A writing exercise.
We've watched the approach of autumn for several weeks now. It started at the top of Y Mountain with wild orange leaves and a spattering of gilded scrub oak. It slowly tumbled down the mountain week-by-week unveiling a velvet-like cloak of bunt red and rust until this morning when Ever opened the front door to a wet, whirling world of dancing leaves and golden brilliance.
"Oh, is fall here?" she asked me, mesmerized at the ocular feast, as if to say, "Oh, did fall just come and ring our doorbell?" Yes, it has arrived, and we've been waiting for it to come.
Fall is too short. And sometimes too long. It's too short in its beauty and far too skimpy with daylight. But it's also too long when you're waiting for your seasonal light disorder to put down its weapons of depression and anxiety about winter coming. To be sure, for many of us on this side of the hemisphere, October is the soap opera of months. Beauty and beastly for sure.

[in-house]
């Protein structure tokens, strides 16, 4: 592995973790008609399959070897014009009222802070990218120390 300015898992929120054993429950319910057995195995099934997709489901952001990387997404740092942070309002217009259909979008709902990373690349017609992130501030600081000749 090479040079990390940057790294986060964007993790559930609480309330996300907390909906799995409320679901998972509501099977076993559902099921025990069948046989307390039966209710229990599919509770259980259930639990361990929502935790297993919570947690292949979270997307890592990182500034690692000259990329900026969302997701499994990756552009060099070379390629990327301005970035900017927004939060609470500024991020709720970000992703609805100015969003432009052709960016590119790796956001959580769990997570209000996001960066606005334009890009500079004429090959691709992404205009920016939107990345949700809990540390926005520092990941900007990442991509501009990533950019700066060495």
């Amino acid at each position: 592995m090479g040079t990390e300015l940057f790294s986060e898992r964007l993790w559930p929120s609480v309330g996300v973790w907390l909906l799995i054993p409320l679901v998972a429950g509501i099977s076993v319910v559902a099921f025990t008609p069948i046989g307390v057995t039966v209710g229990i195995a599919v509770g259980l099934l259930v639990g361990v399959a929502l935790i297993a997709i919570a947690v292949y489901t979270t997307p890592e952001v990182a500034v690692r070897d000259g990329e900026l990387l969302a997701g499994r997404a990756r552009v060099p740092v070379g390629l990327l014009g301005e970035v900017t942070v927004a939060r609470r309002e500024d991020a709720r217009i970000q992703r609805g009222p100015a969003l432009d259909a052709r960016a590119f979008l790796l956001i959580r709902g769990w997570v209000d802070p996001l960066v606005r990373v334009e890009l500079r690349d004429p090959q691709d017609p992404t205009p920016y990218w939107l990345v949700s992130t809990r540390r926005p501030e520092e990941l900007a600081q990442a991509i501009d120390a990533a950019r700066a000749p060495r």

Every afternoon we pick red delicious apples off the tree in the backyard. The tree originates from the other side of the fence, but our neighbor generously agreed that we should have access to the heavy fruit that weighs down the boughs onto our side. We always hand one to the baby who devours the juice wide-mouthed on a bed of late-summer grass.
Oh grass. We'll miss you. We'll see you again in March when the baby turns one and the light returns to our eyes. For now we will eat the red apples, rake the yellow leaves off the front porch from the blowing birch trees across the street, wear our sweaters in the morning and sweat them off in the afternoon.
Welcome fall. From all of us, but especially (obviously overly-poetic) me.